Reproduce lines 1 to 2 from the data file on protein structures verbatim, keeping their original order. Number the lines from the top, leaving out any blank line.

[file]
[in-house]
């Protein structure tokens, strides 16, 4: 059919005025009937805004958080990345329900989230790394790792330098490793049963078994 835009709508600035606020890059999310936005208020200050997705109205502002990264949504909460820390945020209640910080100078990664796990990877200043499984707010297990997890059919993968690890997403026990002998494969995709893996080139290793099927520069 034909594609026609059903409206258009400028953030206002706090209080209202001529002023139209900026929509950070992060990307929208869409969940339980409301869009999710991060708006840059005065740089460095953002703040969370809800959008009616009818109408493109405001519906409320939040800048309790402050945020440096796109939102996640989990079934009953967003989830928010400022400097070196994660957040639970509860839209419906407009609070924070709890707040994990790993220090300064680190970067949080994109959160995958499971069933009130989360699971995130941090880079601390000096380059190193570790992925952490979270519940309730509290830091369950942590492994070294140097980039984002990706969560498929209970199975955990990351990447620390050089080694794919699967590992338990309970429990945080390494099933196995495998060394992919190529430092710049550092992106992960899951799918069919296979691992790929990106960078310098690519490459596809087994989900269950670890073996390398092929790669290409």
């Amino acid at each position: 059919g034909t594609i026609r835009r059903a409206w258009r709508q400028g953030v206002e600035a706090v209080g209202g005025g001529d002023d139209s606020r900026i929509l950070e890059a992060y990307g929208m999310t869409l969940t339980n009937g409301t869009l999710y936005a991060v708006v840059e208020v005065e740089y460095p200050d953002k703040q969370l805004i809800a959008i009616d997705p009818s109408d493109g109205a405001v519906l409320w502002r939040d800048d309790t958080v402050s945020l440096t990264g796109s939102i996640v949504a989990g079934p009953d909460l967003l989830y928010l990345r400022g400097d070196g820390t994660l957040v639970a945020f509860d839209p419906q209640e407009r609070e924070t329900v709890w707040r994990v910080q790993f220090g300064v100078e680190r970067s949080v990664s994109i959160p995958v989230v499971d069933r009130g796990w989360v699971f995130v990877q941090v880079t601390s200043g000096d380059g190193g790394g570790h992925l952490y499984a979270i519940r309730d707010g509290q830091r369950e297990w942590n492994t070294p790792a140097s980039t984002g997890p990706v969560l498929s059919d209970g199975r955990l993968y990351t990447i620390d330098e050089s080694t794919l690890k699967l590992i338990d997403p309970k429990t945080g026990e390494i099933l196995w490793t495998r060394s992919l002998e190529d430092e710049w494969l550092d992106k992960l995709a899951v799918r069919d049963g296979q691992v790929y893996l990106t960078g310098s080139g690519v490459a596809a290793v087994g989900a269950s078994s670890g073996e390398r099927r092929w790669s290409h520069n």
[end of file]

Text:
[in-house]
């Protein structure tokens, strides 16, 4: 059919005025009937805004958080990345329900989230790394790792330098490793049963078994 835009709508600035606020890059999310936005208020200050997705109205502002990264949504909460820390945020209640910080100078990664796990990877200043499984707010297990997890059919993968690890997403026990002998494969995709893996080139290793099927520069 034909594609026609059903409206258009400028953030206002706090209080209202001529002023139209900026929509950070992060990307929208869409969940339980409301869009999710991060708006840059005065740089460095953002703040969370809800959008009616009818109408493109405001519906409320939040800048309790402050945020440096796109939102996640989990079934009953967003989830928010400022400097070196994660957040639970509860839209419906407009609070924070709890707040994990790993220090300064680190970067949080994109959160995958499971069933009130989360699971995130941090880079601390000096380059190193570790992925952490979270519940309730509290830091369950942590492994070294140097980039984002990706969560498929209970199975955990990351990447620390050089080694794919699967590992338990309970429990945080390494099933196995495998060394992919190529430092710049550092992106992960899951799918069919296979691992790929990106960078310098690519490459596809087994989900269950670890073996390398092929790669290409």